How can bankruptcy stop wage garnishments?
If a creditor is garnishing your wages, you may be able to stop the garnishment and even get some of your garnished wages back by filing bankruptcy. However, certain exceptions do apply. Read on to learn more about how bankruptcy can help you stop wage garnishments.
The Automatic Stay
When you file bankruptcy, an automatic stay goes into effect that prohibits and stops most collection activities by creditors. This means that wage garnishments are also stopped as long as the bankruptcy stay is in effect. If a creditor wants to resume collection efforts, it must ask the court to lift the stay. The court will lift the stay only if the creditor has a valid reason for doing so. An unsecured creditor such as a credit card company simply wishing to resume a wage garnishment is not a valid reason for the court to lift the stay.
Exceptions to The Automatic Stay
The automatic stay does not apply to domestic support obligations such as child support or alimony. These are considered “priority debts” that are unaffected by the automatic stay and cannot be discharged by filing bankruptcy. If your wages are being garnished to satisfy domestic support obligations, the garnishment will not stop if you file bankruptcy.
If you file a Chapter 13, you will make payments on child support or alimony with arrears through your Chapter 13 Plan. Because these are priority debts, you must repay them in a Chapter 13.
What Happens to Wage Garnishments After Bankruptcy?
The automatic stay ends when you receive a discharge, your case is dismissed without a discharge, or when the court lifts the stay. If you receive a discharge and the underlying obligation for the wage garnishment (such as credit card debt) was included in the discharge, the creditor cannot resume the garnishment to collect the debt after bankruptcy. If your case gets dismissed without a discharge, then the creditor can continue the wage garnishment after dismissal.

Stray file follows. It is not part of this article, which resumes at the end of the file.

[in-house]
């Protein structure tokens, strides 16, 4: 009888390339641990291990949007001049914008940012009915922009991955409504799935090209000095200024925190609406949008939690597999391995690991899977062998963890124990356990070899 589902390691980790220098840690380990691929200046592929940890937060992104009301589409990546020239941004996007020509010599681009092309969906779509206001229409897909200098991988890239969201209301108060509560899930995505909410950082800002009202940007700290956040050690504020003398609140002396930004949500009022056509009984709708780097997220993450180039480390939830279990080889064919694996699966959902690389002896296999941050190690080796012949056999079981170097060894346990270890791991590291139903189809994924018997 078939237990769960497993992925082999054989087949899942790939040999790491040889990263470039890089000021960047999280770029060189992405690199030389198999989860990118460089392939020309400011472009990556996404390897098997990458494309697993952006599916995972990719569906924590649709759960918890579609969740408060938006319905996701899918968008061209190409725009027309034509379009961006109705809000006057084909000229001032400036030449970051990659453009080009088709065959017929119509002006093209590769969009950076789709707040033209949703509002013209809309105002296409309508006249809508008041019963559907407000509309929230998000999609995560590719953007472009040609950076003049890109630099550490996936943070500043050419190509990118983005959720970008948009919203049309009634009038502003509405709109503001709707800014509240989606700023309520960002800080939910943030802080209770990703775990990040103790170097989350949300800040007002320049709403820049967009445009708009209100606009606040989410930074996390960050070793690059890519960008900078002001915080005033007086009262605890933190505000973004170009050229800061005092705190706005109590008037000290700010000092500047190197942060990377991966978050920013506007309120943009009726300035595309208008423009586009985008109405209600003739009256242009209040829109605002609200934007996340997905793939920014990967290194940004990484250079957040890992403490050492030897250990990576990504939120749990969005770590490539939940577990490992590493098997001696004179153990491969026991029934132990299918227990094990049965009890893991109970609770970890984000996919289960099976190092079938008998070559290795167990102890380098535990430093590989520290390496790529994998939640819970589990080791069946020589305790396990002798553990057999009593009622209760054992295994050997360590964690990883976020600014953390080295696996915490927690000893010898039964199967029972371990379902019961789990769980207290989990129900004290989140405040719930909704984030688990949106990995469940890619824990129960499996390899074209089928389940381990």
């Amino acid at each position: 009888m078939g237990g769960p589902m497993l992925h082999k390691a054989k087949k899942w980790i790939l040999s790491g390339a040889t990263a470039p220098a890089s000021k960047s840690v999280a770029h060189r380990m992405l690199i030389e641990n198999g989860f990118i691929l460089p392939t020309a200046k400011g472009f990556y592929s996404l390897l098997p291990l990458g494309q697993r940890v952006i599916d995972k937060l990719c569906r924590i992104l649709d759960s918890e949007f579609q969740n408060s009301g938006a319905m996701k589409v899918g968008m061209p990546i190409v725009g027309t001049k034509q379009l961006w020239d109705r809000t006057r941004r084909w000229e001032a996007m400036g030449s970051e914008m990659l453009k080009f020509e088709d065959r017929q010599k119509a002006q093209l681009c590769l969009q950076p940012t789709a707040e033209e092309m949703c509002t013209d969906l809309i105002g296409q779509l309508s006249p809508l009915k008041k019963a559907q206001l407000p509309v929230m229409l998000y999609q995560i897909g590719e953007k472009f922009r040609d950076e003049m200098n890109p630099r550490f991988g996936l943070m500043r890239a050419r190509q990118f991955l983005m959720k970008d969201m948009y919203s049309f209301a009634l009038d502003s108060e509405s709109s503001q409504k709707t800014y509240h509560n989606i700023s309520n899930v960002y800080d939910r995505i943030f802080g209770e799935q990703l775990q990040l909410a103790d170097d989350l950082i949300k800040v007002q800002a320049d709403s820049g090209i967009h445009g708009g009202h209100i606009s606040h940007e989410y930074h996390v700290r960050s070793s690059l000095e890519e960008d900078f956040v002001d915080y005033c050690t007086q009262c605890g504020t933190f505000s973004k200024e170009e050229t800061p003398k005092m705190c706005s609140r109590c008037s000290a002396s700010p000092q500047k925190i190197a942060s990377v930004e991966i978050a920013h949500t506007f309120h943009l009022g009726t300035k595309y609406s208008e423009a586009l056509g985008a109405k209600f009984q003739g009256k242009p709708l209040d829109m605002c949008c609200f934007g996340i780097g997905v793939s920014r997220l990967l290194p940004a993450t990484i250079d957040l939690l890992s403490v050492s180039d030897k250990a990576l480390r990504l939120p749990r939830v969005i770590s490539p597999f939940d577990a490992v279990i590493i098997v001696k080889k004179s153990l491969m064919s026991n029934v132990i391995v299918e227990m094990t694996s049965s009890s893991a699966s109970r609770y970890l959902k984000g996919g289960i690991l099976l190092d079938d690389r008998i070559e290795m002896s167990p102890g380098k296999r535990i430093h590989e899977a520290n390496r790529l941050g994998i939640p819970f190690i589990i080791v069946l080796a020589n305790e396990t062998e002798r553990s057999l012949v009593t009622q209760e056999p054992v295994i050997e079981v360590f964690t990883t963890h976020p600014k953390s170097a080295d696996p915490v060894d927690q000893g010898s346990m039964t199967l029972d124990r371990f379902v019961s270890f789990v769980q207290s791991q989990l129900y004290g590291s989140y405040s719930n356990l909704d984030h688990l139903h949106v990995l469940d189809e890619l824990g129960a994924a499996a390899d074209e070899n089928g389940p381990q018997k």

If a creditor garnishes your wages after you’ve discharged that debt in the bankruptcy, they have violated the automatic stay. This is quite rare, but does happen. If you experience this, contact our office immediately.
Can I Recover Wages Garnished Prior to Filing Bankruptcy?
If certain conditions are met, you may be able to get back some of your wages even if they were garnished before bankruptcy. For wages to be recoverable, you must have been garnished $600 or more within the 90-day period prior to filing bankruptcy. You must also have enough exemptions cover them. If you meet these requirements, you can file a complaint in your bankruptcy and ask that the creditor return the garnished wages. If you are represented by an attorney, you will want to consider how much your attorney charges for filing the complaint and the amount of wages you’re seeking to recovery to determine whether this makes sense.
Practical Tips For Getting Garnishments Stopped Quickly
When you file bankruptcy, you are required to list all your creditors so they can be notified of the bankruptcy. However, there is a chance that creditors may not be alerted in time to put a stop on garnishments after the case is filed.
If you want to make sure the garnishment stops immediately, you should give notice of the bankruptcy to the payroll department of your company. Also, most wage garnishments are handled by the local sheriff’s office. So you should also notify the sheriff or other levying officer of your bankruptcy so he or she can put a stop to the garnishment immediately.
Remember that garnishments involve many moving parts – your attorney’s office, your payroll department, the creditor, the creditor’s attorney and the court in which the writ of garnishment was issued. Creditors are notified of your bankruptcy immediately, but they also have to have their attorneys file the necessary paperwork and wait for the judge in the court where the garnishment was issued to order the release. Then, it has to be sent to your payroll and your payroll has to stop the garnishment. You may be garnished several more times after your case was filed. Anything taken after the date your case was filed is recoverable in full.